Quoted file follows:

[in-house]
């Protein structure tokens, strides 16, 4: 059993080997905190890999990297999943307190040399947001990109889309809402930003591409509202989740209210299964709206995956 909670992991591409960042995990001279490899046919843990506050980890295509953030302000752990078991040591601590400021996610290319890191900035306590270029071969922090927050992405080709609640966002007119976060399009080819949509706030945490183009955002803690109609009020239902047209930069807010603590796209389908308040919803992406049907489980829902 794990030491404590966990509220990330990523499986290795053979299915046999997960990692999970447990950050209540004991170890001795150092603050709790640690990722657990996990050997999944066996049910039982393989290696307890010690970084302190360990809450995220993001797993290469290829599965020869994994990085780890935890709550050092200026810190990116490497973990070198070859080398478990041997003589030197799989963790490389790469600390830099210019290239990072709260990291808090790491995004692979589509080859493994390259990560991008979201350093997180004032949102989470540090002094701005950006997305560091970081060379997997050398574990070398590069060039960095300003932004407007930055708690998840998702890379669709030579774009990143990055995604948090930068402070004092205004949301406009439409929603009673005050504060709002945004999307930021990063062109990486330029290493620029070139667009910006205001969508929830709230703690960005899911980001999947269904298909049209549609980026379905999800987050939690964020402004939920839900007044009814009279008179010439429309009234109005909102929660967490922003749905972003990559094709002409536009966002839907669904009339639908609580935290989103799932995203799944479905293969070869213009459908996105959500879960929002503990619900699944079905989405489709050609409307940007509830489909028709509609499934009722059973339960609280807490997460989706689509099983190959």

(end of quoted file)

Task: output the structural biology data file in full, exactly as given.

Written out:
[in-house]
């Protein structure tokens, strides 16, 4: 059993080997905190890999990297999943307190040399947001990109889309809402930003591409509202989740209210299964709206995956 909670992991591409960042995990001279490899046919843990506050980890295509953030302000752990078991040591601590400021996610290319890191900035306590270029071969922090927050992405080709609640966002007119976060399009080819949509706030945490183009955002803690109609009020239902047209930069807010603590796209389908308040919803992406049907489980829902 794990030491404590966990509220990330990523499986290795053979299915046999997960990692999970447990950050209540004991170890001795150092603050709790640690990722657990996990050997999944066996049910039982393989290696307890010690970084302190360990809450995220993001797993290469290829599965020869994994990085780890935890709550050092200026810190990116490497973990070198070859080398478990041997003589030197799989963790490389790469600390830099210019290239990072709260990291808090790491995004692979589509080859493994390259990560991008979201350093997180004032949102989470540090002094701005950006997305560091970081060379997997050398574990070398590069060039960095300003932004407007930055708690998840998702890379669709030579774009990143990055995604948090930068402070004092205004949301406009439409929603009673005050504060709002945004999307930021990063062109990486330029290493620029070139667009910006205001969508929830709230703690960005899911980001999947269904298909049209549609980026379905999800987050939690964020402004939920839900007044009814009279008179010439429309009234109005909102929660967490922003749905972003990559094709002409536009966002839907669904009339639908609580935290989103799932995203799944479905293969070869213009459908996105959500879960929002503990619900699944079905989405489709050609409307940007509830489909028709509609499934009722059973339960609280807490997460989706689509099983190959």